When the zona glomerulosa produces excess aldosterone, the result is primary aldosteronism. Causes for this condition are bilateral hyperplasia of the glands and aldosterone-producing adenomas, which is called Conn's syndrome. Primary aldosteronism produces hypertension and electrolyte imbalance, increasing potassium depletion and sodium retention.
Addison's disease refers to primary hypoadrenalism, which is a deficiency in glucocorticoid production. In the Western world, Addison's disease is more commonly autoimmune, where the body produces antibodies against cells of the adrenal cortex. Worldwide, the disease is more frequently caused by infection, especially from tuberculosis. A distinctive feature of Addison's disease is hyperpigmentation of the skin, which presents with other nonspecific symptoms such as fatigue. An adrenal crisis is a medical emergency in which low glucocorticoid and mineralocorticoid levels result in hypovolemic shock and an array of nonspecific symptoms such as vomiting and fever. An adrenal crisis can progressively lead to stupor and coma.
Secondary and tertiary adrenal insufficiency
Secondary adrenal insufficiency occurs when a part of the body is affected by a condition that impairs the production of hormones in the adrenal cortex. The most common cause of secondary adrenal insufficiency is a pituitary adenoma, which may affect the ability of the pituitary gland to produce adrenocorticotropic hormone (ACTH). This hormone is vital in the event of physiological stress, as it stimulates the adrenal glands into action: if absent, this action will not occur and an Addisonian crisis may follow unless an emergency hydrocortisone injection is given.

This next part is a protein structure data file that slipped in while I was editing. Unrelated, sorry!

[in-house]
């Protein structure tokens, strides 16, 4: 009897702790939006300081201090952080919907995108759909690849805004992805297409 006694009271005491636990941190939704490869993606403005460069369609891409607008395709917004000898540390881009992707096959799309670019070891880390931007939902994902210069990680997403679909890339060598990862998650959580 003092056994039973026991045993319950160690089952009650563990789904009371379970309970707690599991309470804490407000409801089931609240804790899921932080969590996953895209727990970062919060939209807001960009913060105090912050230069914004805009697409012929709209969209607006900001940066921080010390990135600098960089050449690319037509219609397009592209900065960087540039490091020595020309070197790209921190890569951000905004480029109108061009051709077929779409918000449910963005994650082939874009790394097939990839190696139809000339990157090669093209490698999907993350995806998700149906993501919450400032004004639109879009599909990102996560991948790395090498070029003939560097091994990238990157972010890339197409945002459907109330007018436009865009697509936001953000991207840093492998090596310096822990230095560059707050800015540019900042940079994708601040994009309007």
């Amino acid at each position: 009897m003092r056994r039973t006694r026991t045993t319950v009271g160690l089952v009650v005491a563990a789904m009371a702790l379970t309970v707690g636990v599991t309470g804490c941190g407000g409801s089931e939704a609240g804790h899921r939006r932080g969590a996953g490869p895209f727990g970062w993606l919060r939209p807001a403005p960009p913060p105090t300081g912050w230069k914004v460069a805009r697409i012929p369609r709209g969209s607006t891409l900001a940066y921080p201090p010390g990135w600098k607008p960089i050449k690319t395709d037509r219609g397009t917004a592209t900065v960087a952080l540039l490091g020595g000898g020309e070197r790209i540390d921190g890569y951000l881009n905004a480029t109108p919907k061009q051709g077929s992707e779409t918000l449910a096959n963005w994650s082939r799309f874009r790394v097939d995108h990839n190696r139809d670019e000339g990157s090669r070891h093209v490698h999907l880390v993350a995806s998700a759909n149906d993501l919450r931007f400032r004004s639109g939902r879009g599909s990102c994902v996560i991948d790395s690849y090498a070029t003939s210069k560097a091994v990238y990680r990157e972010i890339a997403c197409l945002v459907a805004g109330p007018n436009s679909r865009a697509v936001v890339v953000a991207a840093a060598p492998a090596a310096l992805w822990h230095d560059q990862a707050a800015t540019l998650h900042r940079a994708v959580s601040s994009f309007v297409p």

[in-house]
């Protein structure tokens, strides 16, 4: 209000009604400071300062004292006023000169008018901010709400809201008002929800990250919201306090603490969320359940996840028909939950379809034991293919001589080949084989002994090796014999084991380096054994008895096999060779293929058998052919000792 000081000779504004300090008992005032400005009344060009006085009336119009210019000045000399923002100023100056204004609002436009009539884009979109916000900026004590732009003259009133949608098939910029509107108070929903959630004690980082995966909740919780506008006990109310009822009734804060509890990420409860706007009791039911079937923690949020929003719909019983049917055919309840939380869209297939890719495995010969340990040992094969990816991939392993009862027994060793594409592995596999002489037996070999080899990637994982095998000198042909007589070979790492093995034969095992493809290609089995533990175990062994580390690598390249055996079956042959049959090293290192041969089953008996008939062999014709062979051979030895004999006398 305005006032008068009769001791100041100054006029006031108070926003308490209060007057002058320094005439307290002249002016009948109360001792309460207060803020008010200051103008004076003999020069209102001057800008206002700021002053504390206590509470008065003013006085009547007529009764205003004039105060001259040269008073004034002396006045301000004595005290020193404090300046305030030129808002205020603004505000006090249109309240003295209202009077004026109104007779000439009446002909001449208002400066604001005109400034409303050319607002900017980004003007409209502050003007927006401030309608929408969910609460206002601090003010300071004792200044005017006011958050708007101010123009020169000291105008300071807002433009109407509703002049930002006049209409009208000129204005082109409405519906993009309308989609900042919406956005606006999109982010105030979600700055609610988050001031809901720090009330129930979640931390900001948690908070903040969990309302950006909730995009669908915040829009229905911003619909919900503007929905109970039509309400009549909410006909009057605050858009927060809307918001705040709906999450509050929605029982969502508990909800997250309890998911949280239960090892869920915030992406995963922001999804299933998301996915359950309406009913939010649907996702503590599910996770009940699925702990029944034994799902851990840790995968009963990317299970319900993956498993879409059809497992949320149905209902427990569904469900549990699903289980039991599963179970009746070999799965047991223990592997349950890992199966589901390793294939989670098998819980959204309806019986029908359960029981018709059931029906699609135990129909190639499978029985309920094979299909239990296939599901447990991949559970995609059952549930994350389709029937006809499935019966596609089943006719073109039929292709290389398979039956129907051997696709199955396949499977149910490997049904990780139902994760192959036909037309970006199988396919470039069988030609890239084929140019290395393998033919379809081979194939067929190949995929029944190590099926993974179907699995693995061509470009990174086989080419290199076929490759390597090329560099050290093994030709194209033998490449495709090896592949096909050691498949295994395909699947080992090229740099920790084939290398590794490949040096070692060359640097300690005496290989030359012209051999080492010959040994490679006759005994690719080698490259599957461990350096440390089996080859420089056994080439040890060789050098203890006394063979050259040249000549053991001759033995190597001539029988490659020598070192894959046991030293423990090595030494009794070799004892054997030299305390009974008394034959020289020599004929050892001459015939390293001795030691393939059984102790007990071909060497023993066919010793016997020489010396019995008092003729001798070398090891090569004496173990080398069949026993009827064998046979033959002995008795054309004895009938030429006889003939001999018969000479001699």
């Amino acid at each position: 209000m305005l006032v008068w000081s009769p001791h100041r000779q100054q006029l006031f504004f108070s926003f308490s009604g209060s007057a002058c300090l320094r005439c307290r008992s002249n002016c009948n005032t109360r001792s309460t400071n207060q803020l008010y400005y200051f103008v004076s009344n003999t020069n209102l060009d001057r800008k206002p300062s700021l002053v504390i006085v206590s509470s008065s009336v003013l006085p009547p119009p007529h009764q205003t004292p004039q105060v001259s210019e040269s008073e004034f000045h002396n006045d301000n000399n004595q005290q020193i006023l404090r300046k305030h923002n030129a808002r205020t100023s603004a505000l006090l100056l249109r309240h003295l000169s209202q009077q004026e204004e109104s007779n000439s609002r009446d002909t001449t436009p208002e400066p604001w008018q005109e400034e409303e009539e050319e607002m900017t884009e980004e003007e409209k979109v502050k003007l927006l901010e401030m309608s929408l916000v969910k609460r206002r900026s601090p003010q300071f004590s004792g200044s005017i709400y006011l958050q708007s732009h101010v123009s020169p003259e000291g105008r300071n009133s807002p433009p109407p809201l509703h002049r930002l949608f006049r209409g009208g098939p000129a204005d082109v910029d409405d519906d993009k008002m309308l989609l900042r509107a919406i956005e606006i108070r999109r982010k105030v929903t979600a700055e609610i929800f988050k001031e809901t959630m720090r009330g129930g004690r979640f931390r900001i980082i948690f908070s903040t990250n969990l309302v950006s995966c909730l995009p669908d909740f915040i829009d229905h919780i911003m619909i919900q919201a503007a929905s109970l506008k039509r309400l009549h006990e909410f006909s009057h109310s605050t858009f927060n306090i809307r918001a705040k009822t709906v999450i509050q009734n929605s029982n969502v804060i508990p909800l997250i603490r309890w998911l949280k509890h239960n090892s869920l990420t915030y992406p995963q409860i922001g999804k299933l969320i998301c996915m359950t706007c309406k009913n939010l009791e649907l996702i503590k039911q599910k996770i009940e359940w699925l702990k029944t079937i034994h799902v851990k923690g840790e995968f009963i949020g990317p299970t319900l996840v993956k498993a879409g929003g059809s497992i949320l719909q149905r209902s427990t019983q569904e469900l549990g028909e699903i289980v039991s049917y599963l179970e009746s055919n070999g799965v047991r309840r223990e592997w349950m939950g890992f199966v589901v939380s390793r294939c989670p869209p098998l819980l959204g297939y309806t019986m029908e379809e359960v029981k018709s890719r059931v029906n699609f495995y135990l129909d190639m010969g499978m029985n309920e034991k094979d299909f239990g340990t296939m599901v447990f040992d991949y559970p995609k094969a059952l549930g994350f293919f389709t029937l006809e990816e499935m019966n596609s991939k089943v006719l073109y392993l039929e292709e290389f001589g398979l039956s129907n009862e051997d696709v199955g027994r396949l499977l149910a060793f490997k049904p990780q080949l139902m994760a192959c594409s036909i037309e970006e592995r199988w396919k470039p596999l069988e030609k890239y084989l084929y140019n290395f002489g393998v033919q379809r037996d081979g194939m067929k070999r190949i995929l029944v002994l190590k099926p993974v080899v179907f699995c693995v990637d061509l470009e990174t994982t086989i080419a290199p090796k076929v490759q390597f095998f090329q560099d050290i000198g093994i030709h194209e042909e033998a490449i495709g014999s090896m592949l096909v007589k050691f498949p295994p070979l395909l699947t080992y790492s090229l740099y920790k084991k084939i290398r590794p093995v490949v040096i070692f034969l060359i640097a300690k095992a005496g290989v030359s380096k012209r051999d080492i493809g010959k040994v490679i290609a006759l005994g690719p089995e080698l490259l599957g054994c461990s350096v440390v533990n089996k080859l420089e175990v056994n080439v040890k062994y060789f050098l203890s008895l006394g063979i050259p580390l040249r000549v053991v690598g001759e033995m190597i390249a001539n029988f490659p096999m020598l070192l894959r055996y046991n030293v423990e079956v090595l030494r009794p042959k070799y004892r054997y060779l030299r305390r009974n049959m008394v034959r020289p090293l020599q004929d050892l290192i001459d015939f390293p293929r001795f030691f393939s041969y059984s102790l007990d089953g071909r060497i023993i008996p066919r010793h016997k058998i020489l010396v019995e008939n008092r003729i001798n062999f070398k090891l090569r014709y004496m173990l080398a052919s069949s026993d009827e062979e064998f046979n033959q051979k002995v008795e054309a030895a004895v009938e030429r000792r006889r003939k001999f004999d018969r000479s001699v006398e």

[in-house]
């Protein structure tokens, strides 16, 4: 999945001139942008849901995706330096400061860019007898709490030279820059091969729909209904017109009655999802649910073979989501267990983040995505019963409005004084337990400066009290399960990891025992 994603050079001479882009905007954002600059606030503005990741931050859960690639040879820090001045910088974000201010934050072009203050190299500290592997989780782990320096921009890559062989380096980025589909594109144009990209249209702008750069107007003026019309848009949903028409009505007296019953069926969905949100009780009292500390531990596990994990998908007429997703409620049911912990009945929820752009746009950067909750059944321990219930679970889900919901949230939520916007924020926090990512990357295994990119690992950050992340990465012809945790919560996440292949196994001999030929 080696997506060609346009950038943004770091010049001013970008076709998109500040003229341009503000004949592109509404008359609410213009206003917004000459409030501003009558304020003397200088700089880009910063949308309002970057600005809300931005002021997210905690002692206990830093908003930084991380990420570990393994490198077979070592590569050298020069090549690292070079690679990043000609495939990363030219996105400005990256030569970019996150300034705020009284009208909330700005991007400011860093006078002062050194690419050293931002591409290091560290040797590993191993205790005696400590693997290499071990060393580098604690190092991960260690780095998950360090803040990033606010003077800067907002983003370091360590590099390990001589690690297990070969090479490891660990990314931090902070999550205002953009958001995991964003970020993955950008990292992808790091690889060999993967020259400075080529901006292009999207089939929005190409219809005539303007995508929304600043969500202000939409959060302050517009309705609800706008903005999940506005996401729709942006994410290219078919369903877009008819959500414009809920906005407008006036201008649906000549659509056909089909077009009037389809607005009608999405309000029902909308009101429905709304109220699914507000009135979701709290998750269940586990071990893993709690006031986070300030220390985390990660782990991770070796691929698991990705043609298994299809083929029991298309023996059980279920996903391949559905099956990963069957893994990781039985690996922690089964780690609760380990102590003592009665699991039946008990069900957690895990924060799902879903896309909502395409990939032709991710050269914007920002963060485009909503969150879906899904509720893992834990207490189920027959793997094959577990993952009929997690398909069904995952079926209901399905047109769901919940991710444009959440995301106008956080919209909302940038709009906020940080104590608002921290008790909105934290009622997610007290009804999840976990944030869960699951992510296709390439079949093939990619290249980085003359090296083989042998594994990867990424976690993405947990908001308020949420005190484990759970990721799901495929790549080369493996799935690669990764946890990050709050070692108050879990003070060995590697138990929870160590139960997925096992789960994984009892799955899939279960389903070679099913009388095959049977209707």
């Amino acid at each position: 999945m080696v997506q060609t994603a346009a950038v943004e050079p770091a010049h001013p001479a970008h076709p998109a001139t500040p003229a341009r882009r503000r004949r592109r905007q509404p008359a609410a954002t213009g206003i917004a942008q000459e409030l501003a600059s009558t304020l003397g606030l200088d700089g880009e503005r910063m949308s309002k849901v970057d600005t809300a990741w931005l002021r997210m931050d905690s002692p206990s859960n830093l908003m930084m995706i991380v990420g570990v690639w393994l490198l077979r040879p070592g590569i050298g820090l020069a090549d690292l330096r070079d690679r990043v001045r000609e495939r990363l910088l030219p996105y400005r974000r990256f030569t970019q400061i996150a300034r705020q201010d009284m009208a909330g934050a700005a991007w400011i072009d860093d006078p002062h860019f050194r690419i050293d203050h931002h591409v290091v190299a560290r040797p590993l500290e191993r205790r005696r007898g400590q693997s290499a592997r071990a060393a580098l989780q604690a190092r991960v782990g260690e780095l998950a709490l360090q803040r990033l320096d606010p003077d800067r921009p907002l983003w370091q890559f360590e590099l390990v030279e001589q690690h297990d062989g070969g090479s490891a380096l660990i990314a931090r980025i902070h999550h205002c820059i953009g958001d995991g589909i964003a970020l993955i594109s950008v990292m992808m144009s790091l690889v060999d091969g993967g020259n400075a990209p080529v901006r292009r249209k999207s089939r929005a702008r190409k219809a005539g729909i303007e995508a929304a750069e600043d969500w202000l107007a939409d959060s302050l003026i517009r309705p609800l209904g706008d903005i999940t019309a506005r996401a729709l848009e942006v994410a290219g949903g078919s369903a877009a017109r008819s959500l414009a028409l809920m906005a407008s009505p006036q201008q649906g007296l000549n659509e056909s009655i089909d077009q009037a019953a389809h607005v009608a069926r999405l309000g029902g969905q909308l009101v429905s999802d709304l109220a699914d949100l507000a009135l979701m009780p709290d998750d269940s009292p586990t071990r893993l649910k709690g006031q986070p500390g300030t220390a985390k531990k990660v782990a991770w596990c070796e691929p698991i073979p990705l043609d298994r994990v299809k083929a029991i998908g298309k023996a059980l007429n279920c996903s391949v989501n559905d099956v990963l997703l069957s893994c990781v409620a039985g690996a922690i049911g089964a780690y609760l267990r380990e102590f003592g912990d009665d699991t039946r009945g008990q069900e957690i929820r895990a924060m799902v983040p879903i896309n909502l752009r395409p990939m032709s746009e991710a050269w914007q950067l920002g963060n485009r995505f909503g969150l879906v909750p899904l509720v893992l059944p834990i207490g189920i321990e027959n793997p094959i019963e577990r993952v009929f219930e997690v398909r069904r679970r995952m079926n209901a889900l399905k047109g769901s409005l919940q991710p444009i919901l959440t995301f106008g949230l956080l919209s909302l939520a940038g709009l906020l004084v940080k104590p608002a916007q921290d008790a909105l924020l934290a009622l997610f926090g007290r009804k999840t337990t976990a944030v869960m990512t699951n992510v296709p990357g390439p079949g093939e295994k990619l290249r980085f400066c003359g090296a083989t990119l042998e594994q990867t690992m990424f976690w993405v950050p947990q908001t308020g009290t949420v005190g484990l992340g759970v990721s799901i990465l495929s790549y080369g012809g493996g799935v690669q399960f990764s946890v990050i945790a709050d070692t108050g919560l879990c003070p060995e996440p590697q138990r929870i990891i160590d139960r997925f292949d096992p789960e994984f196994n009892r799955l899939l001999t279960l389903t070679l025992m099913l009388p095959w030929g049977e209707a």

Congenital adrenal hyperplasia
Congenital adrenal hyperplasia is a congenital disease in which mutations of enzymes that produce steroid hormones result in a glucocorticoid deficiency and malfunction of the negative feedback loop of the HPA axis. In the HPA axis, cortisol (a glucocorticoid) inhibits the release of CRH and ACTH, hormones that in turn stimulate corticosteroid synthesis. As cortisol cannot be synthesized, these hormones are released in high quantities and stimulate production of other corticosteroids instead. The most common form of congenital adrenal hyperplasia is due to 21-hydroxylase deficiency. 21-hydroxylase is necessary for production of both mineralocorticoids and glucocorticoids, but not androgens. Therefore, ACTH stimulation of the adrenal cortex induces the release of excessive amounts of adrenal androgens, which can lead to the development of ambiguous genitalia and secondary sex characteristics.